• Legal and financial problems caused by the need to get more Lamictal
  • An increase in the body’s Lamictal tolerance, which means higher doses are needed for it to become effective

What Are the Lamictal Withdrawal Symptoms?

As bad as the effects of misusing the drug are, suddenly stopping Lamictal without medical supervision has its own consequences.

When you stop taking the drug, some of the Lamictal withdrawal symptoms you may experience include:

  • Brain zaps and brain flashes
  • Headaches, dizziness, and tingling sensations
  • Severe depression and suicidal thoughts
  • Extreme anger and hostility
  • Very intense nightmares
  • Seizures may return

Should I Stop Taking Lamictal Suddenly?

Given the severity of Lamictal withdrawal symptoms, it is not advisable to suddenly go cold turkey when trying to stop taking the drug.

This sudden shock to the body may be potentially more dangerous than misusing Lamictal.

Seizures Could Return

In particular, one of the biggest risks of Lamictal withdrawal is the return of severe seizures, which can be much worse than they were in the beginning.

The best way to avoid suffering from the more severe Lamictal withdrawal symptoms is to seek medical assistance from a doctor who is experienced in weaning patients off this kind of medication.

Five Ways To Treat Lamictal Withdrawal Symptoms

There are better ways to treat Lamictal withdrawal symptoms when you reach a point whereby the side effects are just too much to handle.

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With the assistance of a doctor, the following are five possible ways to safely get this medication out of your system while at the same time managing the symptoms of Lamictal withdrawal:

Medical Detox

Usually, the very first thing a doctor will do is start the patient on a medical detox.

The aim behind this is to gradually manage the Lamictal withdrawal process over a few days or weeks depending on the severity of the case.

This medical detox will begin with an assessment to find out the level of addiction the patient is suffering from and assess any side effects they may be experiencing.

The assessment will be done by taking blood and urine samples, which will be used to screen for Lamictal and other drugs.

It is common for patients to feel anxious, lonely, depressed, and many other symptoms of Lamictal withdrawal during this detox process, so they will need to be monitored constantly.

In-patient Medical Supervision

In some cases, the Lamictal withdrawal will be very hard on the patient, and they will start to exhibit acute withdrawal symptoms.

When this happens, the doctor may recommend that the next stage of the Lamictal withdrawal process be done on an in-patient basis.

This will mean the patient will be closely monitored by medical personnel for 24 hours a day while they complete the detox.

At this point, it may be suggested that the patient start undergoing psychological therapy to help with the depression and mood swings.

Partial Hospitalization

If the medical detox is deemed to have been successful, the patient will no longer require 24-hour monitoring unless they continue to experience withdrawal symptoms.

At this stage, they can move on to partial hospitalization, which is a combination of outpatient and inpatient treatment.

During this time, the patient will attend an intensive, structured, and supportive treatment program for six hours a day and five days a week.

These therapy sessions will focus on discussing the effects of misusing Lamictal as a mood stabilizer, as well as how to cope when they stop taking Lamictal suddenly.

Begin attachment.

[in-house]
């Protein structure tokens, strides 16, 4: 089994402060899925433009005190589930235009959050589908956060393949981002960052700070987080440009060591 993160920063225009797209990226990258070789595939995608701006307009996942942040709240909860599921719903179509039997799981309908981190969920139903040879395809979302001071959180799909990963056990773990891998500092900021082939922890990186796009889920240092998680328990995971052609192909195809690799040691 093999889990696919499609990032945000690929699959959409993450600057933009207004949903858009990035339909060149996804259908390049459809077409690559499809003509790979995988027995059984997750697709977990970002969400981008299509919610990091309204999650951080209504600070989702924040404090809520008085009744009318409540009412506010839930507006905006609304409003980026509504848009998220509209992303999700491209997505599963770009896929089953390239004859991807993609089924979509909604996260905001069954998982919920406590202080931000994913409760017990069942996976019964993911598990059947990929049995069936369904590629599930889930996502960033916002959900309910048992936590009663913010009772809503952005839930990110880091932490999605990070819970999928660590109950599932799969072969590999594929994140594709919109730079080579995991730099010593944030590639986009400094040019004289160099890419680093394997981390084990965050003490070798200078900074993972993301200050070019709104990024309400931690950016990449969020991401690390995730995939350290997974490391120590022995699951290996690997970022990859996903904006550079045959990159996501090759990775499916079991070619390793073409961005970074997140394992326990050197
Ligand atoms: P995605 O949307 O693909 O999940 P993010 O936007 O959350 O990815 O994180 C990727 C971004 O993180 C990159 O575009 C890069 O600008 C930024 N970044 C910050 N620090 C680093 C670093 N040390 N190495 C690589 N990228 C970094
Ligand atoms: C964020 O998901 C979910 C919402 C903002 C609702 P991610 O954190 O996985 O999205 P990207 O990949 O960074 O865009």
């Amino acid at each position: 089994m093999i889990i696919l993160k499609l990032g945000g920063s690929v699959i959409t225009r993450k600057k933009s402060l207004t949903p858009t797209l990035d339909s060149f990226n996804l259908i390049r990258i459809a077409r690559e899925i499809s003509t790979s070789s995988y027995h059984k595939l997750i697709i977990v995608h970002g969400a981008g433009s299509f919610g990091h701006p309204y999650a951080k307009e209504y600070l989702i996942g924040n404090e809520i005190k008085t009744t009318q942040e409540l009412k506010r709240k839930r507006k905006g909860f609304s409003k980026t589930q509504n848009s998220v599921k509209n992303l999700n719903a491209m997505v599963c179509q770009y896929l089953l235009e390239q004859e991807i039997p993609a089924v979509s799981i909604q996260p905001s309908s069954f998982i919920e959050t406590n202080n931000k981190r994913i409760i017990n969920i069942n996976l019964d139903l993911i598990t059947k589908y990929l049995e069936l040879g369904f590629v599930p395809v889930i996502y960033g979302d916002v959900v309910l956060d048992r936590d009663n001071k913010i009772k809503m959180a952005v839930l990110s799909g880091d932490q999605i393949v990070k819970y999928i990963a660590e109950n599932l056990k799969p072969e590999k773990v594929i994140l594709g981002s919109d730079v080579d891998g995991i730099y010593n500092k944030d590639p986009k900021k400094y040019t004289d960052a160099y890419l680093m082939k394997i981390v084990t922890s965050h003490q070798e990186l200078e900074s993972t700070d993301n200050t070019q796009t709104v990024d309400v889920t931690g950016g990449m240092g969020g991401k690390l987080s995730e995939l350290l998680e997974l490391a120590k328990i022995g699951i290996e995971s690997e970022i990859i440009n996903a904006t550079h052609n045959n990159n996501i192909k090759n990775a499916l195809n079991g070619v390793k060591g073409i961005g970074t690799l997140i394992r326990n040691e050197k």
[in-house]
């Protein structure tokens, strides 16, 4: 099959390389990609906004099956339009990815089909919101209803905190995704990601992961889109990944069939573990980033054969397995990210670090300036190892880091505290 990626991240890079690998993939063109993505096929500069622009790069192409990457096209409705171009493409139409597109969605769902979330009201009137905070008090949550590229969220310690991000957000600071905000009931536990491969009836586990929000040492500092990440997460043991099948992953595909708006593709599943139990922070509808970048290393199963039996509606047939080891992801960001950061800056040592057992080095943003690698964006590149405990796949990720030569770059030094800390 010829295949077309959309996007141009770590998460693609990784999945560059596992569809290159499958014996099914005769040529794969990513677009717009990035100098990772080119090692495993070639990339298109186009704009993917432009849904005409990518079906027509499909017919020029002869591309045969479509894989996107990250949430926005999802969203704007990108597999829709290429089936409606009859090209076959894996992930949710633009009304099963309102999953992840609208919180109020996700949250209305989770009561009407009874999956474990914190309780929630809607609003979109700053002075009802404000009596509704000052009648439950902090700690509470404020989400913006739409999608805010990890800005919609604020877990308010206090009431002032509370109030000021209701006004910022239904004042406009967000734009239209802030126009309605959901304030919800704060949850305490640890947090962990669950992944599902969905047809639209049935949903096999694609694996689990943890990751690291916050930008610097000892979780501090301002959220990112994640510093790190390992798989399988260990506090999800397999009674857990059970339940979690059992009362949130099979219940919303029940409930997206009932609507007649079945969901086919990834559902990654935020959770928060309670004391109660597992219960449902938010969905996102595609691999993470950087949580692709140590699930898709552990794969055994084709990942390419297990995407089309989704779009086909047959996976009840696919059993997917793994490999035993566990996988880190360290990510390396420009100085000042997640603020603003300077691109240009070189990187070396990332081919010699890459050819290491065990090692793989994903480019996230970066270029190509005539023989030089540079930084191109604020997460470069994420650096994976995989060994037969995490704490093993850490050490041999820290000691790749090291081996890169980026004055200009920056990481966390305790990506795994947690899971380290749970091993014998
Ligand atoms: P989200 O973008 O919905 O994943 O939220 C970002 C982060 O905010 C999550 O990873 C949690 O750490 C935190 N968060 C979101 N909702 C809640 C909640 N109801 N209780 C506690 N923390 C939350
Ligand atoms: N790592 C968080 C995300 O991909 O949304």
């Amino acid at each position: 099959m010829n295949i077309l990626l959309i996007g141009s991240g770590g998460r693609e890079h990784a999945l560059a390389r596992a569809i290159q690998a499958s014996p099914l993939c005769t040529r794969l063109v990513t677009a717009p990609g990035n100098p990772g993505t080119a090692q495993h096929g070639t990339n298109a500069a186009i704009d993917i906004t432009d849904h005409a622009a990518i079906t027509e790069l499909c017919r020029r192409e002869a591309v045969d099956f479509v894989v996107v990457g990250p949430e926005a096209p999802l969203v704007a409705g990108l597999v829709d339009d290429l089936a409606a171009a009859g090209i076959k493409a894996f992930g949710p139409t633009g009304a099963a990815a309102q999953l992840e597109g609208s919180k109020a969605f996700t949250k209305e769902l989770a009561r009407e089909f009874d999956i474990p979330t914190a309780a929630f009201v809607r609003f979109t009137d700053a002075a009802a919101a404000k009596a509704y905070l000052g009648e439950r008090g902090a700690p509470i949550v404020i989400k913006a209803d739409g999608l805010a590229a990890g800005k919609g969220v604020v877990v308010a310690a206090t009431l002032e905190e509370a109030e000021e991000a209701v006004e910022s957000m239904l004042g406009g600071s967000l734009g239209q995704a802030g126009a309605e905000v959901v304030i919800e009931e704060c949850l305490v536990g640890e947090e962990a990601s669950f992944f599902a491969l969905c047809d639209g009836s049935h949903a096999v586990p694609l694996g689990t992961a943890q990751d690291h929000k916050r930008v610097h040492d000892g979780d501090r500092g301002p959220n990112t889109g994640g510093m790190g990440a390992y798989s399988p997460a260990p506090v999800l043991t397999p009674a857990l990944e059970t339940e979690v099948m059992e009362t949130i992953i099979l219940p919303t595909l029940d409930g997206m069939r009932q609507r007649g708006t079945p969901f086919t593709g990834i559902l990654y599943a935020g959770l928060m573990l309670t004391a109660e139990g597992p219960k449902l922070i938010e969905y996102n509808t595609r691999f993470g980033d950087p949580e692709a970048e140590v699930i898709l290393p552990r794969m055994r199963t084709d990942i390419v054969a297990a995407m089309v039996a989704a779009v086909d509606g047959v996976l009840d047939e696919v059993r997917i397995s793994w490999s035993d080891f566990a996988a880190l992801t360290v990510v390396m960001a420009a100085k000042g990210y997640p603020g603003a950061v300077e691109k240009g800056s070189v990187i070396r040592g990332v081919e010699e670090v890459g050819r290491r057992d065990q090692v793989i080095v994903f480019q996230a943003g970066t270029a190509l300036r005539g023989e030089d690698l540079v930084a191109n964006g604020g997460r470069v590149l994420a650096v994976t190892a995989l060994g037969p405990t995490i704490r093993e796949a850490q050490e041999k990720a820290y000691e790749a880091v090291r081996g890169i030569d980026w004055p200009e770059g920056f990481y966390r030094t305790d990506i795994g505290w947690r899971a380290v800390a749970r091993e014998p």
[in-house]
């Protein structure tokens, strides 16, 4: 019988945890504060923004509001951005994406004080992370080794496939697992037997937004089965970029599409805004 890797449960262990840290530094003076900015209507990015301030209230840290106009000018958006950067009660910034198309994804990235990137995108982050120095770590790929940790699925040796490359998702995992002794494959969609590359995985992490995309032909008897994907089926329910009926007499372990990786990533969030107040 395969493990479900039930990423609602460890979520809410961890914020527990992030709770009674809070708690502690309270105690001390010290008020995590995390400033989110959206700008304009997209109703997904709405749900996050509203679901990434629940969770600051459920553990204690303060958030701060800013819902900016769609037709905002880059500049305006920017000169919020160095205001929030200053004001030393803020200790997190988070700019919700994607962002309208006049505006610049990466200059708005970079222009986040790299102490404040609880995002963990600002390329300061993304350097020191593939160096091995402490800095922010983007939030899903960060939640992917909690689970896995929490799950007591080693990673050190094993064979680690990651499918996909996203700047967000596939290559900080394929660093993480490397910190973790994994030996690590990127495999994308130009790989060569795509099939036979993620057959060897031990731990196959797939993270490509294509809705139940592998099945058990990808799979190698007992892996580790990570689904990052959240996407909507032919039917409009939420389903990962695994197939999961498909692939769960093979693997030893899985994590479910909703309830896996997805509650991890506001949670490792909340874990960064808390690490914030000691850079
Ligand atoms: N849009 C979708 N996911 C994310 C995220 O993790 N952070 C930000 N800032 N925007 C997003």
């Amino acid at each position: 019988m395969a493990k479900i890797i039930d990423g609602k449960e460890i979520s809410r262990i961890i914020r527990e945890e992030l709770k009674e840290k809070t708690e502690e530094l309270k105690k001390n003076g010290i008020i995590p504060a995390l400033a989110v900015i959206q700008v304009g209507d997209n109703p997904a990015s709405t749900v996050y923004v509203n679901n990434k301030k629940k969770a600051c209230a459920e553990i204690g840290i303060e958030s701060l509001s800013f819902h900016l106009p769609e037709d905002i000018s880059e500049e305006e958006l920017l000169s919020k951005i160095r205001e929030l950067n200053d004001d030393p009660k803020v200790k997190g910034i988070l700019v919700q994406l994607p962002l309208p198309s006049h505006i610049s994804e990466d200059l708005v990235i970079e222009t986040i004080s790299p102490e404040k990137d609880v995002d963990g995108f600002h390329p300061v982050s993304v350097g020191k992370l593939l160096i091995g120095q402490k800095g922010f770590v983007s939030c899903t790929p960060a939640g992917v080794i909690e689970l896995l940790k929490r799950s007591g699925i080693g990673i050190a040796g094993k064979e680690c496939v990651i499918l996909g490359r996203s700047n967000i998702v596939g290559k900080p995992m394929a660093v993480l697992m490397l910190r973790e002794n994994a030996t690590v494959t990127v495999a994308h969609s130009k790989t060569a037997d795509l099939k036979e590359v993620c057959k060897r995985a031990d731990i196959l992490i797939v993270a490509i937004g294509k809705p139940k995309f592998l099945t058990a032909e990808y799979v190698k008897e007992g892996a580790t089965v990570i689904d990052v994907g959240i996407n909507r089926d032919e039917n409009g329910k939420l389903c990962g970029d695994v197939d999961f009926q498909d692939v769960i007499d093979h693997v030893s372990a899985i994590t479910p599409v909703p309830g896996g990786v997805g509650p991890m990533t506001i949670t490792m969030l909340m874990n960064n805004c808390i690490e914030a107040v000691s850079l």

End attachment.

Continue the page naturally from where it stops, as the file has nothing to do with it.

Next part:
The program consists of family, group, or individual sessions depending on the psychologist’s recommendations.

Outpatient Treatment

If improvement can be seen in the treatment of Lamictal withdrawal, such as the complete disappearance of brain zaps and brain flashes after they stop taking the drug, the patient can be moved on to outpatient treatment.

This stage will give them a lot more freedom to come and go as they please, and attend therapy sessions to discuss the effects of Lamictal withdrawal and its associated medical conditions.

The patient will learn how to manage issues such as stress and cravings, which are normal during withdrawal from this kind of medication.

Treating patients on an outpatient basis is normally the last stage of the treatment and is designed to prepare them for life in the outside world.

Patients must be encouraged to seek medical help from a doctor whenever they need it because having a relapse is always a possibility.

Aftercare Programs

Even though constant medical supervision will no longer be a necessity, it is helpful for patients to interact regularly with other people who have gone through the same experience.

This is why there are aftercare programs that provide people recovering from Lamictal withdrawal with support groups that they can use whenever they need to talk.

In these support groups, former patients can share strategies for preventing relapse and help each other with stress management techniques.

While it is not mandatory to attend these sessions, there is usually a higher rate of successfully beating addiction to Lamictal among those who attend than those who choose to fight the problem on their own.

Help Is There if You Need It!

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If you or your loved one is struggling with Lamictal withdrawal, it is important to know that you are not alone and that there is a place where you can go for help.

Many bipolar patients who have been prescribed this drug have gone through the exact same experience.

Luckily, there is a lot of help available to those who need it. Beating these symptoms of withdrawal is not easy without the help of family and friends.

However, with the implementation of a proper detox program, help from medical professionals, and some dedication to sticking to the program it is possible to enjoy a complete life, free from dependence on addictive drugs, such as Lamictal.

There is a Better Way to Live. It's Time to Get the Help You Deserve.

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Alex Kudisch